Before 2008, solar roof tiles only had half of the conversion rate of traditional solar panels, but with the discovery of a copper indium gallium diselenide (CIGS) thin-film cell, solar tiles have reached an almost equal conversion rate to traditional solar panels.  Solar tiles eventually may exceed traditional solar panels in conversion rate.

The Main Benefits of Solar Tiles

Unlike traditional photovoltaic solar panels, solar tiles do not require sunlight to generate electricity. They will function even on a cloudy day because they only require daylight. There are solar tiles especially developed for northern climates.

Solar tiles blend with the existing roof tiles and, in some cases, are almost invisible.

Solar tiles can be installed on most homes and are easy to connect to the electricity supply through weatherproof connectors.

Each solar tile has a solar module and glass laminate cover. The modules have electrical connecters and each tile is connected to the adjacent tile.

No noise, heat, radiation or greenhouse gases are emitted from solar tiles. They are a green, renewable energy product.

Any roofer without the use of special tools can install most solar tiles.

Installation costs are often lower than for traditional solar panels.

Solar tiles are incredibly strong and some come with a 25-year guarantee.

Better Installation

Traditional solar panels that are installed on a roof need to be bolted to the roof. To do this, the roof envelope needs to be pierced. The panel is fitted on the same plane as the roof, but they are thick and usually rise above the roof looking ungainly.

Solar tiles are manufactured to resemble regular roof tiles and come in several different colors. They are usually the size of several regular roof tiles together, and are thin. They can interlock with concrete roof tiles and are fixed to the standard tiling battens in the same way as regular tiles. This creates a weather-tight roof.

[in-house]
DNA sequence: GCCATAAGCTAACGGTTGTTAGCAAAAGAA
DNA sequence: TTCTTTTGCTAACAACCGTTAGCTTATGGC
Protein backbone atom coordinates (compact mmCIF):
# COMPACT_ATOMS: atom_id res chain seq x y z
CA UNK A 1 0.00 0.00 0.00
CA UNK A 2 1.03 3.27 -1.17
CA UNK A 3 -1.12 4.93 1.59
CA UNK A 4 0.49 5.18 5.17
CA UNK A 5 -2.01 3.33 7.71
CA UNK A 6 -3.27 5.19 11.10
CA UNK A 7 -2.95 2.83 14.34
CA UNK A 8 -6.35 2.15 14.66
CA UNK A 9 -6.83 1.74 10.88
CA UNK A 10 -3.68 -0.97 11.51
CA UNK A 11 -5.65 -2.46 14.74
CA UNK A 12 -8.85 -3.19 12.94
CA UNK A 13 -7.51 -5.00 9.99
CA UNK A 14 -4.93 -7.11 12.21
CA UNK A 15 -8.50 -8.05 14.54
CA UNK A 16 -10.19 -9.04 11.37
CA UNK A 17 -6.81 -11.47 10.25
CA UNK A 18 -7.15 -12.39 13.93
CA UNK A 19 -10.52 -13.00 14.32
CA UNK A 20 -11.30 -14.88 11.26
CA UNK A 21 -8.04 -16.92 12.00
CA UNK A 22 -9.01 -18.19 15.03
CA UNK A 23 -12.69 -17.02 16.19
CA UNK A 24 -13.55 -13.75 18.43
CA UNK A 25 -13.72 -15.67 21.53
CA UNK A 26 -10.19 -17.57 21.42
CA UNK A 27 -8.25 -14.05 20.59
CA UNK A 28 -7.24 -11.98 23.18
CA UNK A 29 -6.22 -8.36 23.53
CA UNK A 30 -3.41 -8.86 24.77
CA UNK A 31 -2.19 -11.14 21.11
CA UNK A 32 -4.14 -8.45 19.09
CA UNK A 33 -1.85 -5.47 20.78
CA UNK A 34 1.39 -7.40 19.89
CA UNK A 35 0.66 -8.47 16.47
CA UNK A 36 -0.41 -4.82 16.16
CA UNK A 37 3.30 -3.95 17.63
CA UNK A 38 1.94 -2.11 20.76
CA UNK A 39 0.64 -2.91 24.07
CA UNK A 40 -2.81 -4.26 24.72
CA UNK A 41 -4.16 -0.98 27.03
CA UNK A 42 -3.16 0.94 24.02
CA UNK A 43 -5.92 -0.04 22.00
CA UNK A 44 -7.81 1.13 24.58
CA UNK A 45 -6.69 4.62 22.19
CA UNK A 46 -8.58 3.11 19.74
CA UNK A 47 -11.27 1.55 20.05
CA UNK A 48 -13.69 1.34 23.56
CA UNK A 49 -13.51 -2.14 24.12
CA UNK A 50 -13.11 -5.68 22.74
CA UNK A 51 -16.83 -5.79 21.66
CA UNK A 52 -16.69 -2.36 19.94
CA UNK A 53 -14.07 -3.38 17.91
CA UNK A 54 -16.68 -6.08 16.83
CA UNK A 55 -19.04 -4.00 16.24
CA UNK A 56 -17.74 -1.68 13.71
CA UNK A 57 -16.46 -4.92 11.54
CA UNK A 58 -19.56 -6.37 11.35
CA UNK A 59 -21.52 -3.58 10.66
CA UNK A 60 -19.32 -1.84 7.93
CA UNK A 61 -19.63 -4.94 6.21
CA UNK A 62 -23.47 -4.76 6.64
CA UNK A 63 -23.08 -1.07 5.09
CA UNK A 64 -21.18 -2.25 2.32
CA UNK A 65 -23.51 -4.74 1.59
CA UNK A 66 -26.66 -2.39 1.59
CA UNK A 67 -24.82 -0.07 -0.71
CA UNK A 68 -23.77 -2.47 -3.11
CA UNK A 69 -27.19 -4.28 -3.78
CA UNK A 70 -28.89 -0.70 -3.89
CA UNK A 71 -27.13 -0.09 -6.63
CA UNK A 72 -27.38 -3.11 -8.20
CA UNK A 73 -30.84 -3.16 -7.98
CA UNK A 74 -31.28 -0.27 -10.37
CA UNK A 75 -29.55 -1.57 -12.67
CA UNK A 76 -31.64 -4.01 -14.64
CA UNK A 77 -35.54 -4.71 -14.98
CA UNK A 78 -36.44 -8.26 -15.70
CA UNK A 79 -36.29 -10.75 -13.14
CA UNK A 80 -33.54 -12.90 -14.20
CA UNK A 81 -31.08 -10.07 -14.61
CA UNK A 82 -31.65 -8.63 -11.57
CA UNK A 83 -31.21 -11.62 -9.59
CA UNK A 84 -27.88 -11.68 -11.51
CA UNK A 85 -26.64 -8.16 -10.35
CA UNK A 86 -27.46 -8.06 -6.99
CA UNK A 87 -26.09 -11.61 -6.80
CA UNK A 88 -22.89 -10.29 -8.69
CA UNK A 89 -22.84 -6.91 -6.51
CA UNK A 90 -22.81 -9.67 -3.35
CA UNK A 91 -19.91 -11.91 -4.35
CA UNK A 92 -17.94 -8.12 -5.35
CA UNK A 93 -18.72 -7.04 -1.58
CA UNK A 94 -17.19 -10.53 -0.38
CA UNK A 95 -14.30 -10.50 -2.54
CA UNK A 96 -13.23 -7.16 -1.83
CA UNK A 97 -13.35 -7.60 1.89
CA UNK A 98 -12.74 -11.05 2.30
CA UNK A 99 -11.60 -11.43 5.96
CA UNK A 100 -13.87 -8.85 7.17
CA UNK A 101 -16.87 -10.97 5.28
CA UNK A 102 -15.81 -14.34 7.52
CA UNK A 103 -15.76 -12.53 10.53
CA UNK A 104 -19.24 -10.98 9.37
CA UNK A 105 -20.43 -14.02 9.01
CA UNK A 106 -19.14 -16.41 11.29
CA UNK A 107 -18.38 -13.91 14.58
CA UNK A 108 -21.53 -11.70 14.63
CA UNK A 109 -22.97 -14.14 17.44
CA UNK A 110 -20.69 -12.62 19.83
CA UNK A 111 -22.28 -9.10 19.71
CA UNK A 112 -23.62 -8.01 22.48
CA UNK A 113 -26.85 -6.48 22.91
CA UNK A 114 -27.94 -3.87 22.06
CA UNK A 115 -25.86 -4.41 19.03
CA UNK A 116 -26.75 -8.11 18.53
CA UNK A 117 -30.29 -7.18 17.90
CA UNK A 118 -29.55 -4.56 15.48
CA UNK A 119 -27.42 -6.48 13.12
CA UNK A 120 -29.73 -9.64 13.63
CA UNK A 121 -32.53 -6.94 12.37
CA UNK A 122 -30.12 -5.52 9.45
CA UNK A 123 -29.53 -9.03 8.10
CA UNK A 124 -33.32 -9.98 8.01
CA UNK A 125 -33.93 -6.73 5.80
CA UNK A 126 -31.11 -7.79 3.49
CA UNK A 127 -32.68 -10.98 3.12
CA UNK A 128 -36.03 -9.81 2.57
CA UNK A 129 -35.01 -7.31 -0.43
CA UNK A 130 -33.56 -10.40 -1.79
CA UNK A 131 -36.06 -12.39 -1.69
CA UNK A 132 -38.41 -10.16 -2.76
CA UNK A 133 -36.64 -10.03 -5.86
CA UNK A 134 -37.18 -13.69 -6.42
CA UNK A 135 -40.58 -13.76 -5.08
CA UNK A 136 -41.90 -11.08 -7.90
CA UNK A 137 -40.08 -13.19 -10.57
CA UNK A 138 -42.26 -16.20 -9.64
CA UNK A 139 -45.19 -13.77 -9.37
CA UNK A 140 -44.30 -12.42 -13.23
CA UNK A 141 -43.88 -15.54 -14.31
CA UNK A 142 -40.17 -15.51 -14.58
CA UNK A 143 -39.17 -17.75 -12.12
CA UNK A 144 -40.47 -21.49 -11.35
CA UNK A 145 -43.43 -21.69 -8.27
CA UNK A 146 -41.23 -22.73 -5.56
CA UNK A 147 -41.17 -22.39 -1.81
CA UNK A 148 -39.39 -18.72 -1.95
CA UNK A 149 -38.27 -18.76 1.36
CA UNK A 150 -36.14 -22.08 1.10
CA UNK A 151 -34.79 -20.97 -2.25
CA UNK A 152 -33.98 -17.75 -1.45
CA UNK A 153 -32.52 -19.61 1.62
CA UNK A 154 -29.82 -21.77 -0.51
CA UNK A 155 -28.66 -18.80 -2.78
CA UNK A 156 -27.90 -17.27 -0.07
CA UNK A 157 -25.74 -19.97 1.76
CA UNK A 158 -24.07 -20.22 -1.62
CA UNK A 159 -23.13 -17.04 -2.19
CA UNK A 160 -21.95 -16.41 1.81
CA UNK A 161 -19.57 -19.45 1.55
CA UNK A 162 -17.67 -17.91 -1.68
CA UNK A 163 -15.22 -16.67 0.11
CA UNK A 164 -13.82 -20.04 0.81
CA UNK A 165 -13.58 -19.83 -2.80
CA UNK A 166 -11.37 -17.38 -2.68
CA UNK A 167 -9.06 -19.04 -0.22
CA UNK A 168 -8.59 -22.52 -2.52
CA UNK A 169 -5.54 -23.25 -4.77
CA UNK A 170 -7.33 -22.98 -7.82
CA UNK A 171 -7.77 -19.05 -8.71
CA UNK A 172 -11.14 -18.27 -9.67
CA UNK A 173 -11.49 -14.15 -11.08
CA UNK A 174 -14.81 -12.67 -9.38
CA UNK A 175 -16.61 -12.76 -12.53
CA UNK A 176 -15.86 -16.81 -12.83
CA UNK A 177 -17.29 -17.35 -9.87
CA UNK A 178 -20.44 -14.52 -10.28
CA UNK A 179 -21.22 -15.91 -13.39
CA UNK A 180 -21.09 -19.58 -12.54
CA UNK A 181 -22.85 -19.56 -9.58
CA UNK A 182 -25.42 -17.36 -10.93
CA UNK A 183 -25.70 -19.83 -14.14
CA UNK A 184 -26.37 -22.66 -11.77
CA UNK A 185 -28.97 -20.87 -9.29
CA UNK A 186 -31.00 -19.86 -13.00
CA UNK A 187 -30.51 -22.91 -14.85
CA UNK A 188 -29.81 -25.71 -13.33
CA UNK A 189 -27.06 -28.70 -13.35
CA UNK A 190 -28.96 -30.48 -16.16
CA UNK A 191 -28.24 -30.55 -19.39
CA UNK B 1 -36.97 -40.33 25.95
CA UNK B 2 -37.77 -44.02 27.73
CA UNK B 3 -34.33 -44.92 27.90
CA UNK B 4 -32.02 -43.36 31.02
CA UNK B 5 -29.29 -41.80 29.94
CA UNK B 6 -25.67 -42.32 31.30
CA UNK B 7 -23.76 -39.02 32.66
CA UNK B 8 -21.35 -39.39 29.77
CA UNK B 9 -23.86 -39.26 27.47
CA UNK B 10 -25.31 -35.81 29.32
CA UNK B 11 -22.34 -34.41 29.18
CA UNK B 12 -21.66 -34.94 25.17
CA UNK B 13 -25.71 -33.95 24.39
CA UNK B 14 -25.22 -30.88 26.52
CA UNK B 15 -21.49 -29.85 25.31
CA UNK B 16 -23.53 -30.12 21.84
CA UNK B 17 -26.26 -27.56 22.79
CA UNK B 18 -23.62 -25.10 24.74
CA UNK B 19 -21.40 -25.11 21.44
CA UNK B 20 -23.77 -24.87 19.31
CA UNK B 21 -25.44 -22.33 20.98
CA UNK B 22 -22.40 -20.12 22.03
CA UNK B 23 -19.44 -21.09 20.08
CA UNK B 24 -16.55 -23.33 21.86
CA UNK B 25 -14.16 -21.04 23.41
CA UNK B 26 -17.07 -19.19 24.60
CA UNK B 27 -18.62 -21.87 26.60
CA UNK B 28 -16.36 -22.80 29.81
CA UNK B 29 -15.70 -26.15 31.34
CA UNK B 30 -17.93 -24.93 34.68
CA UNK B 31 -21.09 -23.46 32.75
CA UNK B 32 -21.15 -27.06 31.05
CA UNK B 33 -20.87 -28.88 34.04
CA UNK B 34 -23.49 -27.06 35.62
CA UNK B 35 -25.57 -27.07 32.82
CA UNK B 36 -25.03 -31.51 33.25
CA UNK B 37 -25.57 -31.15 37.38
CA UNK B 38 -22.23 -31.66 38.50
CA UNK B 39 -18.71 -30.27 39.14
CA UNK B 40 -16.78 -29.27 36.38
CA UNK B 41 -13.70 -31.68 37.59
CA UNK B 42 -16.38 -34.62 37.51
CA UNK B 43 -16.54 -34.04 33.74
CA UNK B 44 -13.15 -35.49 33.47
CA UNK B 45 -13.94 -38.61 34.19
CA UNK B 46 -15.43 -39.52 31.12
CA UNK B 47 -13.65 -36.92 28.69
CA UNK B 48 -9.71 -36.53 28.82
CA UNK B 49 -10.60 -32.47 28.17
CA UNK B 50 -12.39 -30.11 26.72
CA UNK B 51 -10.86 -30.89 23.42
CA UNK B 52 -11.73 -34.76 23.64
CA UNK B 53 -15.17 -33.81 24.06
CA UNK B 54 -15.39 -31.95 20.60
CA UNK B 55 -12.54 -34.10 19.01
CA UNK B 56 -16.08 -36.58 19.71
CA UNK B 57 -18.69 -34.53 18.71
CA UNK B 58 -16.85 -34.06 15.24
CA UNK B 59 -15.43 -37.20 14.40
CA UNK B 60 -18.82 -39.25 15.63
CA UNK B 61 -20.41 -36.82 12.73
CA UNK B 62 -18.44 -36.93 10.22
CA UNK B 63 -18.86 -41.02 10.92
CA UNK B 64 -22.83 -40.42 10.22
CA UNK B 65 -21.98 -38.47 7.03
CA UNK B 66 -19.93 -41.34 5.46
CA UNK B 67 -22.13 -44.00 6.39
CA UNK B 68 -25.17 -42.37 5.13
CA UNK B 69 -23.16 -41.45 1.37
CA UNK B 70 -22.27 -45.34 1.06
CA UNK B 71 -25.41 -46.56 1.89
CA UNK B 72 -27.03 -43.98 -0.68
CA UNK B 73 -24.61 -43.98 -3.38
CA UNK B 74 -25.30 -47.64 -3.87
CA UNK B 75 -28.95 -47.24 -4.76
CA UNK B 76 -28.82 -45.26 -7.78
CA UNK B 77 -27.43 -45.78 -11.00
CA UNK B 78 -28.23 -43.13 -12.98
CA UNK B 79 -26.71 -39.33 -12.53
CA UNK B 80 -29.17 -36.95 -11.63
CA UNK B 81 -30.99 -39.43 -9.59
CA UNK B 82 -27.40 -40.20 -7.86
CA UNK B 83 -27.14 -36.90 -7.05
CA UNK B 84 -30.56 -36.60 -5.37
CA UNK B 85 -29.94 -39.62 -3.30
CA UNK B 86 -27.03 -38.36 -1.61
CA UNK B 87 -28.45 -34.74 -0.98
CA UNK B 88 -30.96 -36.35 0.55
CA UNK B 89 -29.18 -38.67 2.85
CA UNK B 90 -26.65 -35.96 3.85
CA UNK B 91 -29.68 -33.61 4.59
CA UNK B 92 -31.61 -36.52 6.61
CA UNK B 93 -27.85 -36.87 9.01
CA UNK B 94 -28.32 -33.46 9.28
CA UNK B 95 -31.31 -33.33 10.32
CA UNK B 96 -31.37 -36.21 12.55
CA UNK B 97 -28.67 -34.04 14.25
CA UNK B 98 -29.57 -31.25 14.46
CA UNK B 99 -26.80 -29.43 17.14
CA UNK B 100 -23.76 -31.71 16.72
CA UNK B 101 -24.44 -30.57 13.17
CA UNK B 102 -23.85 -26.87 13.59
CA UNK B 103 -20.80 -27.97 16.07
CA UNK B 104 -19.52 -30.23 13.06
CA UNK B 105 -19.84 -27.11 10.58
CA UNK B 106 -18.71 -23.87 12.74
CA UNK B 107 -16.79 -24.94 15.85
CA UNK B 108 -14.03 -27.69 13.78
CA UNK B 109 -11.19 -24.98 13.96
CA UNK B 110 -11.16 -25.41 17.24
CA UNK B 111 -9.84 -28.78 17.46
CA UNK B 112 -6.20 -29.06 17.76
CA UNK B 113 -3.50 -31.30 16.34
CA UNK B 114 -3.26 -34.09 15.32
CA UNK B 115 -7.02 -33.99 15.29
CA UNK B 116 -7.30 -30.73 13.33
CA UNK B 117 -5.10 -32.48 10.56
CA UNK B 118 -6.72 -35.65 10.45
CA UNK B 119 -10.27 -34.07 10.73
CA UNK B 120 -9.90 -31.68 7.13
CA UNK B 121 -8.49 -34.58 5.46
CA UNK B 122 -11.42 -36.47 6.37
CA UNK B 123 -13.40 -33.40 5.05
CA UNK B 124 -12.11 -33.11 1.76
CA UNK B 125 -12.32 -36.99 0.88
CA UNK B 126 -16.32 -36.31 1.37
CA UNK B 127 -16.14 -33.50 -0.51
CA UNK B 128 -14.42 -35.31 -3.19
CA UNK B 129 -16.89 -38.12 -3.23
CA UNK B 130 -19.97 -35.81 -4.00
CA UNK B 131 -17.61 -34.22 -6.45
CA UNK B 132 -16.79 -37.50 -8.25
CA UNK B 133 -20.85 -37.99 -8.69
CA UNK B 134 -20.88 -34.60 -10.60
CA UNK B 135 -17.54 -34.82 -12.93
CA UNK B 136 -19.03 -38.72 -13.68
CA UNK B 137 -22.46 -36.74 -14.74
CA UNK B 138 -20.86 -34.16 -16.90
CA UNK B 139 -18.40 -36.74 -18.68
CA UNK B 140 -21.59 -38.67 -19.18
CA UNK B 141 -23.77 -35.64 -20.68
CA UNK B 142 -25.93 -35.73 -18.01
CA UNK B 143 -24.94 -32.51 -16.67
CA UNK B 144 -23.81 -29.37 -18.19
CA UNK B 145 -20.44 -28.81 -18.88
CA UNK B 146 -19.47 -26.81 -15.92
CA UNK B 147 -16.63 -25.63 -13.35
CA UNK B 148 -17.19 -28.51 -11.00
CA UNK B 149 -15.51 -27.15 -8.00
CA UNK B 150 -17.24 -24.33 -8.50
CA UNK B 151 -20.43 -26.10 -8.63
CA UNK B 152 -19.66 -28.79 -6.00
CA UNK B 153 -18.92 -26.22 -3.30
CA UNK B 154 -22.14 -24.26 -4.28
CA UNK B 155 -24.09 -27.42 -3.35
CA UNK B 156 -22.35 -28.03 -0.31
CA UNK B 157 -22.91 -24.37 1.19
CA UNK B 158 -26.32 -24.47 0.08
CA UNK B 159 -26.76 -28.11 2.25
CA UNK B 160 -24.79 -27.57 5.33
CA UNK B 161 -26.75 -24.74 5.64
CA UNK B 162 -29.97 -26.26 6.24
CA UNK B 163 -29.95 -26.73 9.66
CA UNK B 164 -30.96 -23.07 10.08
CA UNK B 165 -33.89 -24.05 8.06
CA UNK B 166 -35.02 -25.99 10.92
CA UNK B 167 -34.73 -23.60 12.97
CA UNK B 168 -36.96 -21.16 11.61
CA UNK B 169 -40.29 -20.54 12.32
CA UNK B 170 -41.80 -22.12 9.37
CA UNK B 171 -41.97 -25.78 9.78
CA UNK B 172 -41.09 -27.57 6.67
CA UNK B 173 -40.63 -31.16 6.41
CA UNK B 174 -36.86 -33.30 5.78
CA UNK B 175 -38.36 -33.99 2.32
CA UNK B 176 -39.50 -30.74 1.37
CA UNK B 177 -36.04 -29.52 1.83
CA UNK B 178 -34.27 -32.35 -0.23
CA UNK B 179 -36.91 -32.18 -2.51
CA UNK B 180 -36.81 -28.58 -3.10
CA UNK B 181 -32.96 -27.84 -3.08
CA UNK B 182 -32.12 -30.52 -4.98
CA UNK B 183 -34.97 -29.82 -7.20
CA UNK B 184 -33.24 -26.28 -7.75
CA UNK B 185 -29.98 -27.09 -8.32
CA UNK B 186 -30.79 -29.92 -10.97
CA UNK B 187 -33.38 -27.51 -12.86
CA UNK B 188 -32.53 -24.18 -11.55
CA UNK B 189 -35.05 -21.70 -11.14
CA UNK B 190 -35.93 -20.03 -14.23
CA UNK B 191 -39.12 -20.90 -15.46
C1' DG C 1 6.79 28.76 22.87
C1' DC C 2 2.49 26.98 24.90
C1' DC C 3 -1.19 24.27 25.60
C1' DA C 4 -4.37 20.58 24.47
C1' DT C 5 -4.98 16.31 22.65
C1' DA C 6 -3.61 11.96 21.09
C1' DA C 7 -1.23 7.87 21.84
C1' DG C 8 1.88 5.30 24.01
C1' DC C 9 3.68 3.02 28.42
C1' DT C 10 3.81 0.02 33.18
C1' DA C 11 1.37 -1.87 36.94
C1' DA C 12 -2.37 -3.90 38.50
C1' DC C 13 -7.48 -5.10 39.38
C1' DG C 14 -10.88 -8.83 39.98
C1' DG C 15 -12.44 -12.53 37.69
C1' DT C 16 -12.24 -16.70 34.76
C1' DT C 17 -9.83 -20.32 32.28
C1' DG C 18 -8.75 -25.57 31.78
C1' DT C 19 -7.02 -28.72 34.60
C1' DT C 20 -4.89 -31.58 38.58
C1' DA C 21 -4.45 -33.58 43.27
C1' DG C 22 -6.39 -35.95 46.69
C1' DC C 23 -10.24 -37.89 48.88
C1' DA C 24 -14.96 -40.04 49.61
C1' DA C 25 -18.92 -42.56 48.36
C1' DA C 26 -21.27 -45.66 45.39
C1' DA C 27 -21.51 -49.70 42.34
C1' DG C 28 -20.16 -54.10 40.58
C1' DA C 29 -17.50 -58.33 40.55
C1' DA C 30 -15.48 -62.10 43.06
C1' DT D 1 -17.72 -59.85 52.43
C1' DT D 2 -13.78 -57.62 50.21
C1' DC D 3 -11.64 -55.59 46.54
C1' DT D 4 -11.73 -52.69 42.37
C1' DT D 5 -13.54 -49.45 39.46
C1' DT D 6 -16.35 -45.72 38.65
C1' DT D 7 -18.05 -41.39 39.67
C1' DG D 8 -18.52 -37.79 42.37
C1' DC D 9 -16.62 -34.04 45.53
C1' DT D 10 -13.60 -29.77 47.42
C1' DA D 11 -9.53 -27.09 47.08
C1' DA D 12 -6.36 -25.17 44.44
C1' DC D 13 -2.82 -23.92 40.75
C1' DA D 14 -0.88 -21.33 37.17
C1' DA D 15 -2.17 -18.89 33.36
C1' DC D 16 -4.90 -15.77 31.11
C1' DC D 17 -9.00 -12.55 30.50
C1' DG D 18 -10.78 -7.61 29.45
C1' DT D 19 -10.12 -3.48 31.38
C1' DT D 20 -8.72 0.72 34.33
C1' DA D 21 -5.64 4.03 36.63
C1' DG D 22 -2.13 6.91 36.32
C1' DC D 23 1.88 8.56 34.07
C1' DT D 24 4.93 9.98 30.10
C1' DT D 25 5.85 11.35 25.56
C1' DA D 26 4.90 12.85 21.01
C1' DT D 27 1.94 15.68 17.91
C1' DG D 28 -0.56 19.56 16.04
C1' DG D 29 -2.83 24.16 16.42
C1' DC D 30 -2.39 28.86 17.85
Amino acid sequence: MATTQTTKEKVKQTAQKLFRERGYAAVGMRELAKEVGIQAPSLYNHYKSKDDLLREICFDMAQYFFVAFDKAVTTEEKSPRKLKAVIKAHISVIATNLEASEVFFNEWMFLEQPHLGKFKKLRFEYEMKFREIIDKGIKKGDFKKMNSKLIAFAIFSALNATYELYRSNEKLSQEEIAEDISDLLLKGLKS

Today, solar tiles can be installed in two-thirds the time of traditional solar panels, which cuts the installation costs. They also cost about 10 to 15 percent less per watt than PV panels.

Different Types Solar Tiles

The technology in solar tiles is rapidly advancing. There are profiled solar tiles that exactly match traditional profiled roof tiles. These tiles can replace existing profiled roof tiles as well as be used for new construction.

The only shape available today is the pantile or S shaped profile. These tiles are made from high performance polymer and are very light, unbreakable and recyclable.

Another solar tile is the flat tile used on flat roofs to replace ceramic tiles. Technology is advancing to produce the first PV pavement that is strong enough to withstand pedestrian traffic.

Solar tiles have a huge advantage over traditional solar panels because they fulfill two essential needs of a home or other building. They provide excellent roofing as well as a sustainable, eco-friendly alternative energy source.

Byline

Paul Dayton writes on conservation, eco-conscious living, environmental preservation, home improvement, green homes and other related areas. Those interested in redesigning their home should view the resources at Home Exterior Systems.

A Look at the Train Systems of Texas

0

Posted by JR Olson | Posted in Business | Posted on 05-02-2016

Texas has many railroad operations for both freight and passenger service. The rail system in Texas consists of national, regional, and local railroad systems with several types of passenger and freight service, operating speeds, and frequency of operation. The existing rail corridors are owned and operated by freight railroads, mostly single track operations with sidings spaced 10 to 20 miles apart to allow passing. The composite railroad system in the state is outdated, complex, and slow.